After sustaining severe damage that compromised its support system during the historic floods of March 2010, the Laurel Ave. Bridge that passes over the Pawtuxet River in Coventry had been dismantled with plans to rebuild during that same year. Its closure forced residents and emergency apparatus to take a detour through town in order to pass to and from the Anthony, Pilgrim and Oak Haven areas.
The RI Dept. of Transportation (RIDOT) awarded the $2.9 million design and construction contract to Warwick-based Cardi Corporation late last year and construction began the following spring with an estimated completion date of December 2012. This was the first design-build bridge contract for RIDOT, using a team approach with a design engineering firm and a construction company working closely together to design and replace the structure in as short a time frame as possible.
The new bridge is 84 feet long, and four feet wider than its predecessor. It includes sidewalks on both sides, affording great views of the river and adjacent mill buildings.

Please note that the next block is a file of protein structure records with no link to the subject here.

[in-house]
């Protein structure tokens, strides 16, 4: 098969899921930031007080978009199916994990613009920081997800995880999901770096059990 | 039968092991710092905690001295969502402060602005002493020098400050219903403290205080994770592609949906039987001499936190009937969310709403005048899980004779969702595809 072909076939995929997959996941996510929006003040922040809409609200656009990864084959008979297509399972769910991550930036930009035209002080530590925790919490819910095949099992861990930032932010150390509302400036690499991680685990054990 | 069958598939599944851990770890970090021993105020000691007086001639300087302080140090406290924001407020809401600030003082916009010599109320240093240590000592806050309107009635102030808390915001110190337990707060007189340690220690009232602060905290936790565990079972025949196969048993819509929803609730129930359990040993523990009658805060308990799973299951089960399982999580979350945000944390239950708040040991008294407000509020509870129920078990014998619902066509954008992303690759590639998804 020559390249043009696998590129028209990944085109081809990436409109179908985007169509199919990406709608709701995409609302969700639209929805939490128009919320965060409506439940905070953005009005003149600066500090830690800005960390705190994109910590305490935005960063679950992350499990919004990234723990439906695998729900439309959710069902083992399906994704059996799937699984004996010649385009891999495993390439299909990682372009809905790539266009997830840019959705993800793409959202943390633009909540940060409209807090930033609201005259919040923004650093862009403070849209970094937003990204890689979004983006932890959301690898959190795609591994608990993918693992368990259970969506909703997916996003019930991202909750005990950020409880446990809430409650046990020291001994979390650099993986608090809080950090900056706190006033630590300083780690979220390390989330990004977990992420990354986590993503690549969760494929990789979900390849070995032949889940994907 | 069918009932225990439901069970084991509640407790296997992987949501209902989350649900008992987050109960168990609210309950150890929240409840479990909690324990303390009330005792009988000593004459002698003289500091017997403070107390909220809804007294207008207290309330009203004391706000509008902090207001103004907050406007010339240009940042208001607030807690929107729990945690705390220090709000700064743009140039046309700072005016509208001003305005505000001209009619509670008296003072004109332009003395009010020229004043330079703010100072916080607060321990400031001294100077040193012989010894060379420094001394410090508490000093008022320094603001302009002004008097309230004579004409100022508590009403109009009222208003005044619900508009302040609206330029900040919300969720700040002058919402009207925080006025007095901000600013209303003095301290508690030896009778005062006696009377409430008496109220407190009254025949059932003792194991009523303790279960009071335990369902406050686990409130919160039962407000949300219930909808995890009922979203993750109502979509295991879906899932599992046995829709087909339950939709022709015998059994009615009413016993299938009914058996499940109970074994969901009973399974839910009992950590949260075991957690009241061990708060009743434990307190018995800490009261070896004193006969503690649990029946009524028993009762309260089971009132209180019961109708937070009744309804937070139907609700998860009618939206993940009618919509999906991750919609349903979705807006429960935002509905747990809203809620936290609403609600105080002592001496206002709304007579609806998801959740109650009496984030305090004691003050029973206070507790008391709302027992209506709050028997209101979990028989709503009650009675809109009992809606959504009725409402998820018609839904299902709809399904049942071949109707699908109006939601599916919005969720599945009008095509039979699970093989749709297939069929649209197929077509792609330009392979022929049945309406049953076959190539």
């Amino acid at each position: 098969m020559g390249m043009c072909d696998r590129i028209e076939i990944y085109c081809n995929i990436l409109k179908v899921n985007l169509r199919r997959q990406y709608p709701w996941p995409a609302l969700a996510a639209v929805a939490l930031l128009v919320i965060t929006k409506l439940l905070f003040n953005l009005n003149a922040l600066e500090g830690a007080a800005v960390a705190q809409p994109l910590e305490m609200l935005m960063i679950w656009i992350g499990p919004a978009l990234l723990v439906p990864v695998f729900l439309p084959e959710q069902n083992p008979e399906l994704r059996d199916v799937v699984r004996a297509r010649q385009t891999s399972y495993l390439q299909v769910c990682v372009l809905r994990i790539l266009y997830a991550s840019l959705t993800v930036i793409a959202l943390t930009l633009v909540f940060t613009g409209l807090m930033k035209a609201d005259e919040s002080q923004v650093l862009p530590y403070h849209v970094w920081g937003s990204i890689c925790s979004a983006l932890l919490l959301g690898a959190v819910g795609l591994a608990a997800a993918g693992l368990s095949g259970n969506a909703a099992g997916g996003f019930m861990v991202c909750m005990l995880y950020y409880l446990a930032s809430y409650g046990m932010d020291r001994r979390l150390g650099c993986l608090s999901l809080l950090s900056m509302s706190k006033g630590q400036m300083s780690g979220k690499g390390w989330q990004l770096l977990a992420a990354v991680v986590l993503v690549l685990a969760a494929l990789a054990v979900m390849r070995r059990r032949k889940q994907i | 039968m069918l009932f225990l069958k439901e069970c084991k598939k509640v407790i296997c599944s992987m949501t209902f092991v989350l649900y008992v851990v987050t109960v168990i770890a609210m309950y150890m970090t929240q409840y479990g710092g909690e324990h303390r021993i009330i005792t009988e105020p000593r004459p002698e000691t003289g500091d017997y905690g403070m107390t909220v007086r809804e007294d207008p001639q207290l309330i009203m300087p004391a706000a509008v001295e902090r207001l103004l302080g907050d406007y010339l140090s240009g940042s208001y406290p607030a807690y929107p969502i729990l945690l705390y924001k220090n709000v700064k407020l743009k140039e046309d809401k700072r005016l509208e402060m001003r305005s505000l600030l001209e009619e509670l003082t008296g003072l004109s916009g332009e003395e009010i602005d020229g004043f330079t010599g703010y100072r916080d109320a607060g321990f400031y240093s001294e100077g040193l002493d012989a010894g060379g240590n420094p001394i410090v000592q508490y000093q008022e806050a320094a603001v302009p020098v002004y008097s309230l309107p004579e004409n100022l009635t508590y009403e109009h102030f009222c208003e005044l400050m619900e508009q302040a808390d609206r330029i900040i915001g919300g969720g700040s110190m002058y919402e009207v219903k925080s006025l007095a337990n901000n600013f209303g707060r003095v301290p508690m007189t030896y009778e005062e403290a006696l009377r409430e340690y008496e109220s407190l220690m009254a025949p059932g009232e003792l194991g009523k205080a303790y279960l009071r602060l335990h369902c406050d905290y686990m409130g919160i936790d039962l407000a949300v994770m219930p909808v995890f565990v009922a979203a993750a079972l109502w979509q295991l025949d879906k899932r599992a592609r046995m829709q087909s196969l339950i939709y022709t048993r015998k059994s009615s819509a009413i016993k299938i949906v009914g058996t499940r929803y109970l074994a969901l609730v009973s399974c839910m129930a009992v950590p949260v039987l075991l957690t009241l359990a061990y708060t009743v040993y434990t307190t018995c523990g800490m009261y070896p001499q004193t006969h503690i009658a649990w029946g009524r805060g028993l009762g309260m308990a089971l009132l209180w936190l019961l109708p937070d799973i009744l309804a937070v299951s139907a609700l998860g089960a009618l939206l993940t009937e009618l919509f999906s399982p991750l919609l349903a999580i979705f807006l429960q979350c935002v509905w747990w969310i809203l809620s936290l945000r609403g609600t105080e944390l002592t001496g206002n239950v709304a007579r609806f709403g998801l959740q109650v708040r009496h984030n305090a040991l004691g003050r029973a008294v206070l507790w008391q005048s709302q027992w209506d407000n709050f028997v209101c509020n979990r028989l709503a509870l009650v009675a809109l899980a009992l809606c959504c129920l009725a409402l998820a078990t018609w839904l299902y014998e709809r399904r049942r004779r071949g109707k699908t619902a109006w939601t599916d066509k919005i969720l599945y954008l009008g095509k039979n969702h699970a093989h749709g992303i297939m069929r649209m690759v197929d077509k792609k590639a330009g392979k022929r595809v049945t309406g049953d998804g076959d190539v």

Nearly three years since its closure, residents of Coventry will finally be able to cross the bridge again once it is officially opened to the public at 2 .m. on Thursday, Nov. 8.
"The bridge construction ended up being completed a bit ahead of schedule," said RIDOT spokesman Charles St. Martin on Wednesday.
Steven Morin, Cardi Corp. Project Superintendent contacted Coventry Patch on Thursday morning with the good news.
"We have barriers across both sides of the bridge right now, so we just need to remove those this afternoon and then it will be good to go," he said.
Morin also explained that there will likely be an official ribbon-cutting ceremony in the near future involving Town officials, RIDOT representatives, Sen. Jack Reed and members of the Nathanael Greene Homestead Association.
The bridge will now officially be known as the General Nathanael Greene Memorial Bridge, named after the American Revolutionary War general whose , has been operated as a museum since 1924 and was added to the National Register of Historic Places in 1971.